When I’ve surveyed or interviewed individuals in this latter group, the input is consistent. There’s some combination of not being treated with respect, being micro-managed, being verbally abused, not being challenged and supported to grow that combine to create these very dysfunctional environments.

All of these behaviors are easily identified, and while often not curable across the firm and up and down the organizational ladder, they are curable by YOU in your immediate environment.

We have an interesting tendency to mimic the behaviors of those around us, and in organizations, the behaviors modeled by those in senior leadership roles tend to be the behaviors adopted by everyone in managerial or supervisory positions. However, you don’t have to fall into this vicious failure trap.

If you’re reading this, you’ve already likely self-selected yourself into the group of “I care.” Now, take the time to look hard at your own behaviors. Are you creating an environment with your team that is safe, free from toxicity and genuinely focused on helping people strive and grow? If not, you’ve got some work to do, or you’re at risk of being part of the problem.

 The Bottom-Line for Now:

An early mentor of mine impressed upon me the reality that even in a sea of aberrant organizational behaviors and lousy leaders, I should always strive to create a calm zone where people valued their work and felt respected and appreciated. He was right. It’s hard work…you’re running uphill and against the wind. But it’s the good work you’ll be proud of when you look in the mirror. Don’t accept dysfunction and lack of engagement as inevitable. It’s time to start running uphill.

Don’t miss the next Leadership Caffeine-Newsletter! (All new subscriber-only content!) Register herebook cover: shows title Leadership Caffeine-Ideas to Energize Your Professional Development by Art Petty. Includes image of a coffee cup.

For more ideas on professional development-one sound bite at a time, check out: Leadership Caffeine-Ideas to Energize Your Professional Development.

New to leading or responsible for first time leaders on your team? Subscribe to Art’s New Leader’s e-News.

An ideal book for anyone starting out in leadership: Practical Lessons in Leadership by Art Petty and Rich Petro.

 

Leadership Caffeine™—The Alchemy of Great Leadership

image of a foam coffee cup with brown outer sleeveThe Leadership Caffeine™ series is intended to make you think and act.

Alchemy, according to Malouin in the Encyclopedia of Diderot, is the chemistry of the subtlest kind which allows one to observe extraordinary chemical operations at a more rapid pace-ones that require a long time for nature to produce.

Newsflash, there are no shortcuts to great leadership. Much like the failure to change nature’s principles in search of longevity or turning lead into gold, one’s ability lead develops slowly over time and with much strain.

10 Lessons Learned in Search of Success as a Leader:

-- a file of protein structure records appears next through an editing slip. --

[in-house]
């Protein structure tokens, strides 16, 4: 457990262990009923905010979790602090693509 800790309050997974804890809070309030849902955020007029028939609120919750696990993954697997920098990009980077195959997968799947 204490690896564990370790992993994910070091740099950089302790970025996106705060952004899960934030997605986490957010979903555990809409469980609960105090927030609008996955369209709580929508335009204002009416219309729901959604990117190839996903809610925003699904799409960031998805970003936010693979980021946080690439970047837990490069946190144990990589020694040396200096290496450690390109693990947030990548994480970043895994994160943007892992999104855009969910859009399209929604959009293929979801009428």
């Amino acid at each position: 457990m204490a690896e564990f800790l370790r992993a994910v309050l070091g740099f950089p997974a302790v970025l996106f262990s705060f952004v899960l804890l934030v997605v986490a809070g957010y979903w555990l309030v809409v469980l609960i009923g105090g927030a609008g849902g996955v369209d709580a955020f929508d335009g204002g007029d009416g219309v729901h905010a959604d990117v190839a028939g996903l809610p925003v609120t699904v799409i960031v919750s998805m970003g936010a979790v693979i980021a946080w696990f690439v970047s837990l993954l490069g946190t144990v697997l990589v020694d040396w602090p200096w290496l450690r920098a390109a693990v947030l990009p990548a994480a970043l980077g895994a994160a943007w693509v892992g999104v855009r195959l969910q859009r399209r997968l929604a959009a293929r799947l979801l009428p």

1. You’re always an apprentice. If you think you’ve mastered this, you’re failing. Approach each day eager to learn another lesson, and you will. Approach each day assuming you’ve got this role licked, and you’ll get clobbered when you least expect it.

2. Great leaders require great missions. It’s the humdrum of the mundane of the status quo that squashes the spirits of leaders and the people around them. If you’re not on a mission, create one. If you’re leading others, know that your job is to define the mission. Not the mission statement…the mission.

 3. The only job harder than leading is likely being a mother. Scratch that…mothers are the original leaders.

 4. What you did yesterday doesn’t count. What you’ll do tomorrow doesn’t count. Lead today…it’s the only day that counts.

5. You’re supposed to be uncomfortable. That’s the job. Get over it. Get used to it. Revel in it. Or, get another job.

6. No one does anything for you…they do it for themselves.

7. Sometimes you have to push the ones with the greatest potential out of the nest. Your instinct says to do everything possible to retain them. The right thing to do is to help them find the best opportunities to grow. Even if that means shoving them on their way.

 8. Enjoy the burn. It’s the tough days and tough issues, especially your failures that mold you into a better leader.

9. Hire people who’ve struggled and persevered. I’ll take the person who held down three jobs to pay for college while caring for the sick relative any day of the week.

10. Pedigree is interesting, but character counts. When hiring, hire for character first and the rest will follow.

The Bottom-Line for Now:

There are no shortcuts when it comes to learning to lead effectively. Get on with it, you’ve got some mistakes to make…just make them faster to succeed sooner.

Don’t miss the next Leadership Caffeine-Newsletter! (All new subscriber-only content!) Register herebook cover: shows title Leadership Caffeine-Ideas to Energize Your Professional Development by Art Petty. Includes image of a coffee cup.

For more ideas on professional development-one sound bite at a time, check out: Leadership Caffeine-Ideas to Energize Your Professional Development.